As the weather continues to warm up across the country, ripe fruits and veggies are finally making their springtime debuts. In season May through early October, plums are relatives of the peach, nectarine, and almond, and in some parts of the country, the first plums are just coming into season.
Plums come in more than 2,000 varieties, at least 100 of which are available in the United States alone. The different varieties can vary in size, shape, color, texture, and flavor. Generally, plums are classified into the following six categories: Japanese, American, Damson, Ornamental, Wild, and European.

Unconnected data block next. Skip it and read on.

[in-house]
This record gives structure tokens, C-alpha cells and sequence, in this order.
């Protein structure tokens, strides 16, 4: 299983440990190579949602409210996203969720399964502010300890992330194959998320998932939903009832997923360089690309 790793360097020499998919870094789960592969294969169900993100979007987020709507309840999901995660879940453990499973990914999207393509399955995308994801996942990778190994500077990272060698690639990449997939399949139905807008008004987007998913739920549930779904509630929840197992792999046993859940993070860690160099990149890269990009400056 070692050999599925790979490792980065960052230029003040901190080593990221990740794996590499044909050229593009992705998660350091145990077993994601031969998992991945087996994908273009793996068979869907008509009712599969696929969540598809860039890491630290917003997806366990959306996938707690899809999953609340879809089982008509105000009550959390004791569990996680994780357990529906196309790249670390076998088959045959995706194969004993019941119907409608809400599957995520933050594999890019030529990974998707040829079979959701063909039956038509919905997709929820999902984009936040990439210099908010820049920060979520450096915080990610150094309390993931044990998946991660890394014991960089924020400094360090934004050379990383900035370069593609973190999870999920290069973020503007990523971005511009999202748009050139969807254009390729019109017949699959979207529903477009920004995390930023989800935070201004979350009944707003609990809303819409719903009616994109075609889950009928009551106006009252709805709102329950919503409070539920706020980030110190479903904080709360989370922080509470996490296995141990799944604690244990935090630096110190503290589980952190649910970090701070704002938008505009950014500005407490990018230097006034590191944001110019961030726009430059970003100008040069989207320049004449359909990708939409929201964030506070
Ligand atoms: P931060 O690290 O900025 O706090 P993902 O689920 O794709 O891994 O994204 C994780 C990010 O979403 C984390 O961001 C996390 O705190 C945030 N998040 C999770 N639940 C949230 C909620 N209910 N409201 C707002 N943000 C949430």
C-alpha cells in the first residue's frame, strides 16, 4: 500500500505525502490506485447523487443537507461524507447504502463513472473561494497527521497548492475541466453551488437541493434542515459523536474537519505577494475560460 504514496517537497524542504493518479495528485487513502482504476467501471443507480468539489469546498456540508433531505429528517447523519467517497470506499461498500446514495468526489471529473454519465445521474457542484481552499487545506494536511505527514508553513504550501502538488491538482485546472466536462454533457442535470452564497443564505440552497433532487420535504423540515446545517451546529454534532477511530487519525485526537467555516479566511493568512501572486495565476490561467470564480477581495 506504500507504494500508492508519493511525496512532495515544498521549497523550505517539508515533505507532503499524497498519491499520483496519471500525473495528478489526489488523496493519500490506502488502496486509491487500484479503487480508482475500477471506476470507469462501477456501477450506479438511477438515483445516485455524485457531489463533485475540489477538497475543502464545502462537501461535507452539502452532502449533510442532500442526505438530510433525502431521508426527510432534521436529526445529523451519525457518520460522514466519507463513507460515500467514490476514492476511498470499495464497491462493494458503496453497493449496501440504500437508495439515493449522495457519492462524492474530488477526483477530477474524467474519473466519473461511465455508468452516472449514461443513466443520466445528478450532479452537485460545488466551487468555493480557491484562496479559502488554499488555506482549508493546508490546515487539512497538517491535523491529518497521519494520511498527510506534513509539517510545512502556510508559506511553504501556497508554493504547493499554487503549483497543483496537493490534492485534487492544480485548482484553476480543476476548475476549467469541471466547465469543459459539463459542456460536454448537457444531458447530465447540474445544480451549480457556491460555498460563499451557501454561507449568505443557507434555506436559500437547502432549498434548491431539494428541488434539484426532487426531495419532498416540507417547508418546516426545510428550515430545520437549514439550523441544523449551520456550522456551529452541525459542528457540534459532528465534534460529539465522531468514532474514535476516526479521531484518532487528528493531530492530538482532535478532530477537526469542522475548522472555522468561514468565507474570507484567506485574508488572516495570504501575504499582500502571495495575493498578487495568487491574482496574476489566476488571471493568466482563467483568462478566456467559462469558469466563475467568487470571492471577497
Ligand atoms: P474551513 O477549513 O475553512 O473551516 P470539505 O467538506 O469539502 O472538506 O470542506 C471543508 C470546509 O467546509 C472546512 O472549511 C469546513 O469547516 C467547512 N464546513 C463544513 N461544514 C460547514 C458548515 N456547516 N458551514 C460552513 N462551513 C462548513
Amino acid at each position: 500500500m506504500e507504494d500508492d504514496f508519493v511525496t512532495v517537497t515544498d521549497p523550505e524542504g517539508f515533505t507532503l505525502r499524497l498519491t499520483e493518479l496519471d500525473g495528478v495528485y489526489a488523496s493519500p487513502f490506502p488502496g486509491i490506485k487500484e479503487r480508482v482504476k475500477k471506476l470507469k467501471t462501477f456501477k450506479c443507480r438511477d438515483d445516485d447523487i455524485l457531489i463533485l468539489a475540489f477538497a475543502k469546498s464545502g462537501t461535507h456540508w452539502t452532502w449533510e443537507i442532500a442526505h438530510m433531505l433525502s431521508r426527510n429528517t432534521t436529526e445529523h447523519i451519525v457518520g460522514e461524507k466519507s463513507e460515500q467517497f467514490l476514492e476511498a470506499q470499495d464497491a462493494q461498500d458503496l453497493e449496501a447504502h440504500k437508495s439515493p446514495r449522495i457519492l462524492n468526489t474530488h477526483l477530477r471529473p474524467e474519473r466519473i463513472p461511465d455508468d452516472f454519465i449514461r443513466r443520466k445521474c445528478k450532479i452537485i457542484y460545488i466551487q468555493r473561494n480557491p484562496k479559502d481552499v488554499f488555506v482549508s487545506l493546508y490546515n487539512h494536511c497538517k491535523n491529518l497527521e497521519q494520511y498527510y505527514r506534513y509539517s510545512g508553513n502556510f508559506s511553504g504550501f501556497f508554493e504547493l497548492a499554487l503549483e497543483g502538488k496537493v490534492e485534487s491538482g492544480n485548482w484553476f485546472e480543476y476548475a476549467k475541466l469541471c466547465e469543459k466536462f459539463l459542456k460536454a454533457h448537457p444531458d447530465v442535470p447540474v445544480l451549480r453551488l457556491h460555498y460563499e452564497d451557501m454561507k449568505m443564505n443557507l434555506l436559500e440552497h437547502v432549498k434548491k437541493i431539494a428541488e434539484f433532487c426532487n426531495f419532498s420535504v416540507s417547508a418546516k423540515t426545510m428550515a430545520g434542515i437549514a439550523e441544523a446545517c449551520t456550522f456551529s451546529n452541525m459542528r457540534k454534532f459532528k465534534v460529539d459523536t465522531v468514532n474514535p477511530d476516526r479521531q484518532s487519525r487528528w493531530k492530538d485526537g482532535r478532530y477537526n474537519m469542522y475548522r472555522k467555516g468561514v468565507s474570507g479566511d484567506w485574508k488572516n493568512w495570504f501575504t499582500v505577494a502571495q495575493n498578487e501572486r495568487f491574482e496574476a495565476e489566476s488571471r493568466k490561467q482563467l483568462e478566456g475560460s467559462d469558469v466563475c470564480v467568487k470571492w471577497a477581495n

Plums should be plump and well colored, depending on the variety. To determine ripeness, look for a fruit that yields to gentle pressure. Ripe plums will be slightly soft at the stem and tip, but watch out for shriveled skin, mushy spots, or breaks in the skin. Avoid purchasing very hard plums as they will be difficult to ripen and they will not increase in sweetness. You can buy plums that are fairly firm and allow them to ripen at home in a loosely closed paper bag at room temperature for a day or two. Once softened, transfer them to the refrigerator. Ripe plums can be refrigerated for up to three days. We've compiled some of our favorite recipes featuring the seasonal plum below.
- Plum Biercake
- Plum Pie (Zwetschgenkuchen)
- Grilled Plum Salad with Aged Gouda and Pecans
- Sugar-Roasted Plums with Balsamic and Rosemary Syrup
- Italian Plum Cake
- Dimply Plum Cake
How do you like to eat plums?
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